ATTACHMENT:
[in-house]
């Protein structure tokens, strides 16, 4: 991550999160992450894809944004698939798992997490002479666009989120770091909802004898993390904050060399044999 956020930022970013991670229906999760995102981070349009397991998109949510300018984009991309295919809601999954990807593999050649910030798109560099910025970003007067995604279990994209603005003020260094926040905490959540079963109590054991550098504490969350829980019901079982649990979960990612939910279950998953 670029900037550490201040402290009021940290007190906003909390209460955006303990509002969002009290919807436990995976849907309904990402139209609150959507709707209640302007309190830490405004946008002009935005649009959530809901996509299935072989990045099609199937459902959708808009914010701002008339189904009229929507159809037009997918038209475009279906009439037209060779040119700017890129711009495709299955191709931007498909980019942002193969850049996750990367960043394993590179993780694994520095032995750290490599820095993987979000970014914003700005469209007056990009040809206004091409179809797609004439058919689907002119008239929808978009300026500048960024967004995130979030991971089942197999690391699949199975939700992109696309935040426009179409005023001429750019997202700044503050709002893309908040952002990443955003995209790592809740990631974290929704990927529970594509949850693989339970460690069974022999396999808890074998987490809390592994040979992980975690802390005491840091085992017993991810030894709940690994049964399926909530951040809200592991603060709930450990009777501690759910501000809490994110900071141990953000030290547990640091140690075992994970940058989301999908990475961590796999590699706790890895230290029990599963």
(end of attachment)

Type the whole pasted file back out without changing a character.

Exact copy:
[in-house]
């Protein structure tokens, strides 16, 4: 991550999160992450894809944004698939798992997490002479666009989120770091909802004898993390904050060399044999 956020930022970013991670229906999760995102981070349009397991998109949510300018984009991309295919809601999954990807593999050649910030798109560099910025970003007067995604279990994209603005003020260094926040905490959540079963109590054991550098504490969350829980019901079982649990979960990612939910279950998953 670029900037550490201040402290009021940290007190906003909390209460955006303990509002969002009290919807436990995976849907309904990402139209609150959507709707209640302007309190830490405004946008002009935005649009959530809901996509299935072989990045099609199937459902959708808009914010701002008339189904009229929507159809037009997918038209475009279906009439037209060779040119700017890129711009495709299955191709931007498909980019942002193969850049996750990367960043394993590179993780694994520095032995750290490599820095993987979000970014914003700005469209007056990009040809206004091409179809797609004439058919689907002119008239929808978009300026500048960024967004995130979030991971089942197999690391699949199975939700992109696309935040426009179409005023001429750019997202700044503050709002893309908040952002990443955003995209790592809740990631974290929704990927529970594509949850693989339970460690069974022999396999808890074998987490809390592994040979992980975690802390005491840091085992017993991810030894709940690994049964399926909530951040809200592991603060709930450990009777501690759910501000809490994110900071141990953000030290547990640091140690075992994970940058989301999908990475961590796999590699706790890895230290029990599963």